Now many of us question the difference of forage from area to area. While that certainly is true, consider the following. Tim says that most of the older beekeepers up his way would say their major flow doesn't start till June (clover and alfalfa). Tim disagrees and suggests that their foraging force might not yet be strong enough, early enough to get the forage that is available sooner. A maximum foraging force will collect maximum forage. In my personal beekeeping style, my spring management has always been squarely focused on maximizing egg-laying before the locust bloom. Then, there's the weather variable which we'll save for another discussion.
Tim provided me the rough/average timing for the forage in his area (North of the SIBA area) and keep in mind ours will be slightly ahead of his, and doesn't include some forage, like the mint bloom. It's important to watch for the signs and become familiar with what is coming in and when in your immediate area. You'll be better equipped to understand what it means for your hives and what decisions you may need to make to accommodate.
Approx. bloom schedule near North Liberty, IN.
- March 11, maple/willows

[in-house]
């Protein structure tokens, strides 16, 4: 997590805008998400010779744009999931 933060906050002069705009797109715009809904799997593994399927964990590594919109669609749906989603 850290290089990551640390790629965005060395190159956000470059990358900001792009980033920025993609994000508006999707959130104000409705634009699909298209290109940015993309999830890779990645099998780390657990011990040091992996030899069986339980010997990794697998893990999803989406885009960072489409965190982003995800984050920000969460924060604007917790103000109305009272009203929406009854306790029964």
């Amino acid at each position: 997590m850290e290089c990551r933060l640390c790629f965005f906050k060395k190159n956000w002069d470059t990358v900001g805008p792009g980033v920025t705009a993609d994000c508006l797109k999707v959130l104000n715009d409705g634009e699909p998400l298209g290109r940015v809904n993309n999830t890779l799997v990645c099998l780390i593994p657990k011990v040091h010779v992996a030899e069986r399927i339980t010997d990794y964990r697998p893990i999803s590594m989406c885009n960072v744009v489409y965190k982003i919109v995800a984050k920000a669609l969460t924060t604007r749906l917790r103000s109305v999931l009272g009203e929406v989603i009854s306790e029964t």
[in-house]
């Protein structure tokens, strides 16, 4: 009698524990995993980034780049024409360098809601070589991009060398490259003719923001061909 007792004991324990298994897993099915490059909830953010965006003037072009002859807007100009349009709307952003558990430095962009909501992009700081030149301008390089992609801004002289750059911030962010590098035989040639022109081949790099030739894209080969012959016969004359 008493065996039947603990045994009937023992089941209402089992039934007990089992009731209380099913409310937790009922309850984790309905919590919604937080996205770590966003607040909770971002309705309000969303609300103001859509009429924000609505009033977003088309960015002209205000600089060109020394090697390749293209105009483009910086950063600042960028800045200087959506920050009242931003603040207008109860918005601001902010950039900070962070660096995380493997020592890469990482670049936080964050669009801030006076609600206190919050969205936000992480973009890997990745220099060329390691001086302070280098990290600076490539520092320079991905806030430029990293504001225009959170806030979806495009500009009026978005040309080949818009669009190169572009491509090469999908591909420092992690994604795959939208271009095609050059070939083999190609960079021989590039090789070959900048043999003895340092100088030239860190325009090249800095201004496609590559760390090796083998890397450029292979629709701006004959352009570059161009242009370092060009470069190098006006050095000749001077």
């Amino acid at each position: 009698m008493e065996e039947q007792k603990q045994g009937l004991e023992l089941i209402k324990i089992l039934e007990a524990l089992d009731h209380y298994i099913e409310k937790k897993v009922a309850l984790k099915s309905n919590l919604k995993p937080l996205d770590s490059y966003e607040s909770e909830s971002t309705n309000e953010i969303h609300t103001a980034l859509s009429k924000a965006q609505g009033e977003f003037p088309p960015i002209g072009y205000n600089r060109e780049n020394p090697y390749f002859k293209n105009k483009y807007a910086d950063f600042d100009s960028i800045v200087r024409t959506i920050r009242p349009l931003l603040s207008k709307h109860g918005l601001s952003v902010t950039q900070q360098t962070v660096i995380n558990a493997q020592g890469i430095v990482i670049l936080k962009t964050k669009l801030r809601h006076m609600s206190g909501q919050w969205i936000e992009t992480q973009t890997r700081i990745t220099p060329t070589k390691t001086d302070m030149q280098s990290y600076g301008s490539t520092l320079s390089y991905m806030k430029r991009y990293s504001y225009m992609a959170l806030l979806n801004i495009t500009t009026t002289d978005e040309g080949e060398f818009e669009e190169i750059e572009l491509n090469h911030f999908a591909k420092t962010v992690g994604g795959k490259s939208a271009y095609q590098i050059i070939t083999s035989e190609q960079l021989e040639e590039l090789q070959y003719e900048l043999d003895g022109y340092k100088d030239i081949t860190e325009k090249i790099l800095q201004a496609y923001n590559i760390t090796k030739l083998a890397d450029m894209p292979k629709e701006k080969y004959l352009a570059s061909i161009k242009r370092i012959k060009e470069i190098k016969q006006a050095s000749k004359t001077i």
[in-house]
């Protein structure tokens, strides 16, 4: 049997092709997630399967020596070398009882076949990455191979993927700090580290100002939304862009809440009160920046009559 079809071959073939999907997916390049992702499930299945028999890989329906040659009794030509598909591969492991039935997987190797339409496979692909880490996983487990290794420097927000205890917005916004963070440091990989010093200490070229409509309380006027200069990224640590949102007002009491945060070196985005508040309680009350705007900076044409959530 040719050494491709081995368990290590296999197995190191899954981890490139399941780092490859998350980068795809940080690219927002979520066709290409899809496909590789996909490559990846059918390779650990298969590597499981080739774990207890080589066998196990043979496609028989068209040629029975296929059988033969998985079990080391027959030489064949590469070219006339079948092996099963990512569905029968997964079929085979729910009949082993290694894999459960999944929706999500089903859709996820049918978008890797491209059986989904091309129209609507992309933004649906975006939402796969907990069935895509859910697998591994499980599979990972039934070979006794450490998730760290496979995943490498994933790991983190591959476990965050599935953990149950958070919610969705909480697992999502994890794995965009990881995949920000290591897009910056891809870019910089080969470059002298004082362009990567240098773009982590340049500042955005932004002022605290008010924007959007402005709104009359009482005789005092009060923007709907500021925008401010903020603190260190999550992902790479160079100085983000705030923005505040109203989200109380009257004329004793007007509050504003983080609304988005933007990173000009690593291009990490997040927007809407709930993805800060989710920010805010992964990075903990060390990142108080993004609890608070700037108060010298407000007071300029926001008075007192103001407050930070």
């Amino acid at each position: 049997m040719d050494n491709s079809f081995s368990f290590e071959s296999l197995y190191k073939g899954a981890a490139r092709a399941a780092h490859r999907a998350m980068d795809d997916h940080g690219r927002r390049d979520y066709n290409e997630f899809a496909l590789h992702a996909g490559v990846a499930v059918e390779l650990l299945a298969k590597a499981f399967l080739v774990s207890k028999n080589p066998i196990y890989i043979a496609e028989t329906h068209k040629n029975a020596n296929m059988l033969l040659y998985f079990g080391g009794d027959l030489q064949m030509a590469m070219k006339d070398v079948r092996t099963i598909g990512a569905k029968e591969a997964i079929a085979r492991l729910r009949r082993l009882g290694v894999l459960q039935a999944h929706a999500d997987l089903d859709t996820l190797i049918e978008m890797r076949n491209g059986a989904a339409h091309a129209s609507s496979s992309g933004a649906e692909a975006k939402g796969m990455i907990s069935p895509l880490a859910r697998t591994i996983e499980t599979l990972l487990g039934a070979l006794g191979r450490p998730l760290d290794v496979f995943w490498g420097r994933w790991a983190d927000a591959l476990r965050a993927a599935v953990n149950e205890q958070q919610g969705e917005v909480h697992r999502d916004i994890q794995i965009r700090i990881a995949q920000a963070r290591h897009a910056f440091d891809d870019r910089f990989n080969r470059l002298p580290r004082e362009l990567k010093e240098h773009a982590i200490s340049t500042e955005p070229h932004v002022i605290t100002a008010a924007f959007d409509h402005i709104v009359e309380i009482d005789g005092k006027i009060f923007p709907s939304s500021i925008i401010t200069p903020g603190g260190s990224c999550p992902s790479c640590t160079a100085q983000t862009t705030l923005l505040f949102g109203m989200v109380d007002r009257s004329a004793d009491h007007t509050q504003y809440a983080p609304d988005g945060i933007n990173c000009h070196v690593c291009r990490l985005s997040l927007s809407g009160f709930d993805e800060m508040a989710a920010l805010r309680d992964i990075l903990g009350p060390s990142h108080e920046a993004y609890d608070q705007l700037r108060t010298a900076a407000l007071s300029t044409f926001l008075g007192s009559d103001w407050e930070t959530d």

- April, vast acreage of hensbit and purple deadnettle until the corn and beans are planted.
- End of April, apple/various fruit trees and dandelions
- May 20th, black locust, blackberries, and tulip popular shortly after.
- Mid-June, clover and alfalfa
- End of June, basswood
- Begining July, catalpa
- Mid-July, vast acreage of mint fields (St Joseph county is one of the largest mint producers in the nation)
- End of July/First of Aug., soybean
- Mid-August, derth until goldenrod blooms end of August
- Sept, various asters
To try and bring this around and summarize things, I offer you my "current" opinion. Within the corn belt, during a typical winter, we better have packed up a good, strong cluster of bees for overwintering and also make sure mites and beetles are in check.
Optimally, this strong cluster of bees will be comprised of young, nurse bees, "fat" bees. It takes getting that queen laying eggs as late in to the season as possible so that those fat bees are there... versus older MAB's that only eat the resources and die prematurely... leaving the queen unprotected.